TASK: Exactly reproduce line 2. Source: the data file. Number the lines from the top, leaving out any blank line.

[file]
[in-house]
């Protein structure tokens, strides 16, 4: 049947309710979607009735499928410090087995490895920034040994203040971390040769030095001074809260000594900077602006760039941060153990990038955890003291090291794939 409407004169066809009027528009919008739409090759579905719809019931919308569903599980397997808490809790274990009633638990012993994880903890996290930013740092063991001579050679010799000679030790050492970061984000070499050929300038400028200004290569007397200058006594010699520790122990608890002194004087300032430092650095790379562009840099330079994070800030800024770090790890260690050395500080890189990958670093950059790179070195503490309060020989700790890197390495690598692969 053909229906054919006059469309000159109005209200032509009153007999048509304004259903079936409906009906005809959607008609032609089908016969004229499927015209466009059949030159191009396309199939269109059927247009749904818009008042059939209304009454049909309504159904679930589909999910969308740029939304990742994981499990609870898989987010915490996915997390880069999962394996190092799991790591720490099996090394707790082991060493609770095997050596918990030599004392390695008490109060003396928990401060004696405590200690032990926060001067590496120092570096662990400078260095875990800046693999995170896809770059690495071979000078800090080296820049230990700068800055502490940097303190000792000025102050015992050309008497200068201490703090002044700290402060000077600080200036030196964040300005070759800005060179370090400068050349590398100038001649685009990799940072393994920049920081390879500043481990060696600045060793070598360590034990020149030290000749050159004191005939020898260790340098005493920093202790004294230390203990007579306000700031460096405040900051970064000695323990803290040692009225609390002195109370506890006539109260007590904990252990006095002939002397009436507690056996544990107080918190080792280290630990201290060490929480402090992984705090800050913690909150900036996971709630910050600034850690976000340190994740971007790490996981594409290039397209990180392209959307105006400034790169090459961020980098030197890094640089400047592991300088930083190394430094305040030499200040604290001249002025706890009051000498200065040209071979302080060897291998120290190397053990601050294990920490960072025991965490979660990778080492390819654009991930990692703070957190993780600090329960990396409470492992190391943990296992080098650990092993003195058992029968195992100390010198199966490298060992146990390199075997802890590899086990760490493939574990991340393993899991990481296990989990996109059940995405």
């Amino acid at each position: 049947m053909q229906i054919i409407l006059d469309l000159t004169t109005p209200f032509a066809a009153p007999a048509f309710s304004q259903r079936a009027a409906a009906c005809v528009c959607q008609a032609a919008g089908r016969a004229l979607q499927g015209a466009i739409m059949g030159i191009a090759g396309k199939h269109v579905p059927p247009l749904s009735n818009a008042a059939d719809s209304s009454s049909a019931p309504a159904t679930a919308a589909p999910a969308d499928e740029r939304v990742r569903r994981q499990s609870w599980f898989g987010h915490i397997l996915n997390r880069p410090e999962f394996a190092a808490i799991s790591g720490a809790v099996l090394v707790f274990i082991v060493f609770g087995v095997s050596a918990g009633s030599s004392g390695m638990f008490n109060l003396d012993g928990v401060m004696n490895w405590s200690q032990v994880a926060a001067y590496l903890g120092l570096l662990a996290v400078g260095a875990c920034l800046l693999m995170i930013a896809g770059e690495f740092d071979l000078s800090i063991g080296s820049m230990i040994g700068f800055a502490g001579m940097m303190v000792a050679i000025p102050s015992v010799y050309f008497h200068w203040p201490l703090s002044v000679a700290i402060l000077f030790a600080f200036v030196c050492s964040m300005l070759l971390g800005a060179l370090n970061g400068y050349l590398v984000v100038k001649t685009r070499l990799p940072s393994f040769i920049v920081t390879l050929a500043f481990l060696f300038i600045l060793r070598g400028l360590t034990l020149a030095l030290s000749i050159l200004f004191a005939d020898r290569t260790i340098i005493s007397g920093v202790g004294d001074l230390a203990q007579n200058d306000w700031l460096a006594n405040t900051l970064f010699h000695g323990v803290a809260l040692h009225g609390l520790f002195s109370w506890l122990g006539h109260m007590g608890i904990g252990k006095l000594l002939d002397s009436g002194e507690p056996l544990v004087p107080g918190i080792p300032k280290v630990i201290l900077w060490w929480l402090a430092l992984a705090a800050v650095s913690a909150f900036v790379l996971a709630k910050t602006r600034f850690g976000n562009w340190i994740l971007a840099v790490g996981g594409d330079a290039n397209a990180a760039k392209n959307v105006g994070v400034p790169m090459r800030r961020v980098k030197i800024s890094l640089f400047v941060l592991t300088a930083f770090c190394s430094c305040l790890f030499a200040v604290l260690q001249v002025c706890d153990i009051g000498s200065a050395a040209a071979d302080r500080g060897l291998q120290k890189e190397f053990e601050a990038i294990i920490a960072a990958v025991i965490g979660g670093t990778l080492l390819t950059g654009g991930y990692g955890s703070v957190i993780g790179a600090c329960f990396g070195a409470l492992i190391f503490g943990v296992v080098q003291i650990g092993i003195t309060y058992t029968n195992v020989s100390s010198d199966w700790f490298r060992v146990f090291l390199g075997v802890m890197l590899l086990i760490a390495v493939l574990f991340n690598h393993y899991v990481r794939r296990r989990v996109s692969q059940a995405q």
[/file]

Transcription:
């Protein structure tokens, strides 16, 4: 049947309710979607009735499928410090087995490895920034040994203040971390040769030095001074809260000594900077602006760039941060153990990038955890003291090291794939 409407004169066809009027528009919008739409090759579905719809019931919308569903599980397997808490809790274990009633638990012993994880903890996290930013740092063991001579050679010799000679030790050492970061984000070499050929300038400028200004290569007397200058006594010699520790122990608890002194004087300032430092650095790379562009840099330079994070800030800024770090790890260690050395500080890189990958670093950059790179070195503490309060020989700790890197390495690598692969 053909229906054919006059469309000159109005209200032509009153007999048509304004259903079936409906009906005809959607008609032609089908016969004229499927015209466009059949030159191009396309199939269109059927247009749904818009008042059939209304009454049909309504159904679930589909999910969308740029939304990742994981499990609870898989987010915490996915997390880069999962394996190092799991790591720490099996090394707790082991060493609770095997050596918990030599004392390695008490109060003396928990401060004696405590200690032990926060001067590496120092570096662990400078260095875990800046693999995170896809770059690495071979000078800090080296820049230990700068800055502490940097303190000792000025102050015992050309008497200068201490703090002044700290402060000077600080200036030196964040300005070759800005060179370090400068050349590398100038001649685009990799940072393994920049920081390879500043481990060696600045060793070598360590034990020149030290000749050159004191005939020898260790340098005493920093202790004294230390203990007579306000700031460096405040900051970064000695323990803290040692009225609390002195109370506890006539109260007590904990252990006095002939002397009436507690056996544990107080918190080792280290630990201290060490929480402090992984705090800050913690909150900036996971709630910050600034850690976000340190994740971007790490996981594409290039397209990180392209959307105006400034790169090459961020980098030197890094640089400047592991300088930083190394430094305040030499200040604290001249002025706890009051000498200065040209071979302080060897291998120290190397053990601050294990920490960072025991965490979660990778080492390819654009991930990692703070957190993780600090329960990396409470492992190391943990296992080098650990092993003195058992029968195992100390010198199966490298060992146990390199075997802890590899086990760490493939574990991340393993899991990481296990989990996109059940995405």